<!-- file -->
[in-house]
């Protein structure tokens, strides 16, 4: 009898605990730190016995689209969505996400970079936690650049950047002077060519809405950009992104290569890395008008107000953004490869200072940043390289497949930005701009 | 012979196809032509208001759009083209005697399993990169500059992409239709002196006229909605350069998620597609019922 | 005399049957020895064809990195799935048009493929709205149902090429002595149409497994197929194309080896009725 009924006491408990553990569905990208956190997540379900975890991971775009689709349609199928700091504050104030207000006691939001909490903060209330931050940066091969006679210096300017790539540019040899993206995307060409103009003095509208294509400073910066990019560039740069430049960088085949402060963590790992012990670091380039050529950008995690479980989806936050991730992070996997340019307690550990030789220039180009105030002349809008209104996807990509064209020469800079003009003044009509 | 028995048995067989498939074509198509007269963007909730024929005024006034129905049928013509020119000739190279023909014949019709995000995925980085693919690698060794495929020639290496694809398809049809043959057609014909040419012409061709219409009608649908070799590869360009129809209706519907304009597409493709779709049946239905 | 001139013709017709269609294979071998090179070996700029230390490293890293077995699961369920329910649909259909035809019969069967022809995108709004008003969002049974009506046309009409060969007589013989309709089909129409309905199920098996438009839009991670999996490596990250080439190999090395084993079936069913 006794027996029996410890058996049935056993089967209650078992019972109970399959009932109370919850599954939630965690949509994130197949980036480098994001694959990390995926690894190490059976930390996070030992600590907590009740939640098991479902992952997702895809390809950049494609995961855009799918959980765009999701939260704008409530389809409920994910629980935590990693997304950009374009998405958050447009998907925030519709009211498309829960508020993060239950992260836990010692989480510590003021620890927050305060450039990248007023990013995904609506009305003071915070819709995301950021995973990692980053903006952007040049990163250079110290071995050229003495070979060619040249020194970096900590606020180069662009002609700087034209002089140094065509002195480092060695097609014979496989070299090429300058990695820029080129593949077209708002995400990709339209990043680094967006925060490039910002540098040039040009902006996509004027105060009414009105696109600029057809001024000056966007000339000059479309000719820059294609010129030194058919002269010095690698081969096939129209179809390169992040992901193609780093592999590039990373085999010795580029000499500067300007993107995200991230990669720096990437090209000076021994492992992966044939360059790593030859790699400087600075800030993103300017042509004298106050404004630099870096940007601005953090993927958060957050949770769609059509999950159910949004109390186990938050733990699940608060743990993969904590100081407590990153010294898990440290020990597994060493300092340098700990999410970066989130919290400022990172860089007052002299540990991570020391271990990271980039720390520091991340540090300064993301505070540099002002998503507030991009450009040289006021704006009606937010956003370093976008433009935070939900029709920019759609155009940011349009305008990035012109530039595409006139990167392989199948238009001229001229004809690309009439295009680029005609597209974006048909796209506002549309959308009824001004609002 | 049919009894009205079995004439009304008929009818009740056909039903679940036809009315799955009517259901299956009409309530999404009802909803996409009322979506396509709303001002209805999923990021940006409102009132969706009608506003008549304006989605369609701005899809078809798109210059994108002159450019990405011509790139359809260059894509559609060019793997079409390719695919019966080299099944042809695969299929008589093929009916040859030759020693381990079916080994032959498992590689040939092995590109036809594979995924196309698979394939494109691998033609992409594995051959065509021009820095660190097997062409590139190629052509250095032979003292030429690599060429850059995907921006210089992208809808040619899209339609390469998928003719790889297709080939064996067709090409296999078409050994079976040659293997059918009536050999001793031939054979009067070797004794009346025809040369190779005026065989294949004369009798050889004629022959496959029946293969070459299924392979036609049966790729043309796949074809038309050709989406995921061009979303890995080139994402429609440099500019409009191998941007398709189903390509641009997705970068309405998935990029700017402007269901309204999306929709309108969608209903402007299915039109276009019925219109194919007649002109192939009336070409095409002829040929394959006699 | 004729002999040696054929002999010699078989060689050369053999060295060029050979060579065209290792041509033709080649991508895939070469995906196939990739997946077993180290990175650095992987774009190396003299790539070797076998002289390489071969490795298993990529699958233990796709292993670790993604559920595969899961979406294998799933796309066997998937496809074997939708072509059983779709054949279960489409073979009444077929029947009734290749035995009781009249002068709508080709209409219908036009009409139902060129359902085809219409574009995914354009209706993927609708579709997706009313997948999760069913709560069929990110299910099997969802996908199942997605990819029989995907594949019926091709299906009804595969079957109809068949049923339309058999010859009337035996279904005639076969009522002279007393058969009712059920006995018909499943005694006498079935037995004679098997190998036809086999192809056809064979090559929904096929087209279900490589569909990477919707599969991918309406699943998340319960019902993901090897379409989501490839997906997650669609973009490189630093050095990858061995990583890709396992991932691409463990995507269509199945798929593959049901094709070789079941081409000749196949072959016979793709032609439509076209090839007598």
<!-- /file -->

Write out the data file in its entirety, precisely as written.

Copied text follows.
[in-house]
């Protein structure tokens, strides 16, 4: 009898605990730190016995689209969505996400970079936690650049950047002077060519809405950009992104290569890395008008107000953004490869200072940043390289497949930005701009 | 012979196809032509208001759009083209005697399993990169500059992409239709002196006229909605350069998620597609019922 | 005399049957020895064809990195799935048009493929709205149902090429002595149409497994197929194309080896009725 009924006491408990553990569905990208956190997540379900975890991971775009689709349609199928700091504050104030207000006691939001909490903060209330931050940066091969006679210096300017790539540019040899993206995307060409103009003095509208294509400073910066990019560039740069430049960088085949402060963590790992012990670091380039050529950008995690479980989806936050991730992070996997340019307690550990030789220039180009105030002349809008209104996807990509064209020469800079003009003044009509 | 028995048995067989498939074509198509007269963007909730024929005024006034129905049928013509020119000739190279023909014949019709995000995925980085693919690698060794495929020639290496694809398809049809043959057609014909040419012409061709219409009608649908070799590869360009129809209706519907304009597409493709779709049946239905 | 001139013709017709269609294979071998090179070996700029230390490293890293077995699961369920329910649909259909035809019969069967022809995108709004008003969002049974009506046309009409060969007589013989309709089909129409309905199920098996438009839009991670999996490596990250080439190999090395084993079936069913 006794027996029996410890058996049935056993089967209650078992019972109970399959009932109370919850599954939630965690949509994130197949980036480098994001694959990390995926690894190490059976930390996070030992600590907590009740939640098991479902992952997702895809390809950049494609995961855009799918959980765009999701939260704008409530389809409920994910629980935590990693997304950009374009998405958050447009998907925030519709009211498309829960508020993060239950992260836990010692989480510590003021620890927050305060450039990248007023990013995904609506009305003071915070819709995301950021995973990692980053903006952007040049990163250079110290071995050229003495070979060619040249020194970096900590606020180069662009002609700087034209002089140094065509002195480092060695097609014979496989070299090429300058990695820029080129593949077209708002995400990709339209990043680094967006925060490039910002540098040039040009902006996509004027105060009414009105696109600029057809001024000056966007000339000059479309000719820059294609010129030194058919002269010095690698081969096939129209179809390169992040992901193609780093592999590039990373085999010795580029000499500067300007993107995200991230990669720096990437090209000076021994492992992966044939360059790593030859790699400087600075800030993103300017042509004298106050404004630099870096940007601005953090993927958060957050949770769609059509999950159910949004109390186990938050733990699940608060743990993969904590100081407590990153010294898990440290020990597994060493300092340098700990999410970066989130919290400022990172860089007052002299540990991570020391271990990271980039720390520091991340540090300064993301505070540099002002998503507030991009450009040289006021704006009606937010956003370093976008433009935070939900029709920019759609155009940011349009305008990035012109530039595409006139990167392989199948238009001229001229004809690309009439295009680029005609597209974006048909796209506002549309959308009824001004609002 | 049919009894009205079995004439009304008929009818009740056909039903679940036809009315799955009517259901299956009409309530999404009802909803996409009322979506396509709303001002209805999923990021940006409102009132969706009608506003008549304006989605369609701005899809078809798109210059994108002159450019990405011509790139359809260059894509559609060019793997079409390719695919019966080299099944042809695969299929008589093929009916040859030759020693381990079916080994032959498992590689040939092995590109036809594979995924196309698979394939494109691998033609992409594995051959065509021009820095660190097997062409590139190629052509250095032979003292030429690599060429850059995907921006210089992208809808040619899209339609390469998928003719790889297709080939064996067709090409296999078409050994079976040659293997059918009536050999001793031939054979009067070797004794009346025809040369190779005026065989294949004369009798050889004629022959496959029946293969070459299924392979036609049966790729043309796949074809038309050709989406995921061009979303890995080139994402429609440099500019409009191998941007398709189903390509641009997705970068309405998935990029700017402007269901309204999306929709309108969608209903402007299915039109276009019925219109194919007649002109192939009336070409095409002829040929394959006699 | 004729002999040696054929002999010699078989060689050369053999060295060029050979060579065209290792041509033709080649991508895939070469995906196939990739997946077993180290990175650095992987774009190396003299790539070797076998002289390489071969490795298993990529699958233990796709292993670790993604559920595969899961979406294998799933796309066997998937496809074997939708072509059983779709054949279960489409073979009444077929029947009734290749035995009781009249002068709508080709209409219908036009009409139902060129359902085809219409574009995914354009209706993927609708579709997706009313997948999760069913709560069929990110299910099997969802996908199942997605990819029989995907594949019926091709299906009804595969079957109809068949049923339309058999010859009337035996279904005639076969009522002279007393058969009712059920006995018909499943005694006498079935037995004679098997190998036809086999192809056809064979090559929904096929087209279900490589569909990477919707599969991918309406699943998340319960019902993901090897379409989501490839997906997650669609973009490189630093050095990858061995990583890709396992991932691409463990995507269509199945798929593959049901094709070789079941081409000749196949072959016979793709032609439509076209090839007598």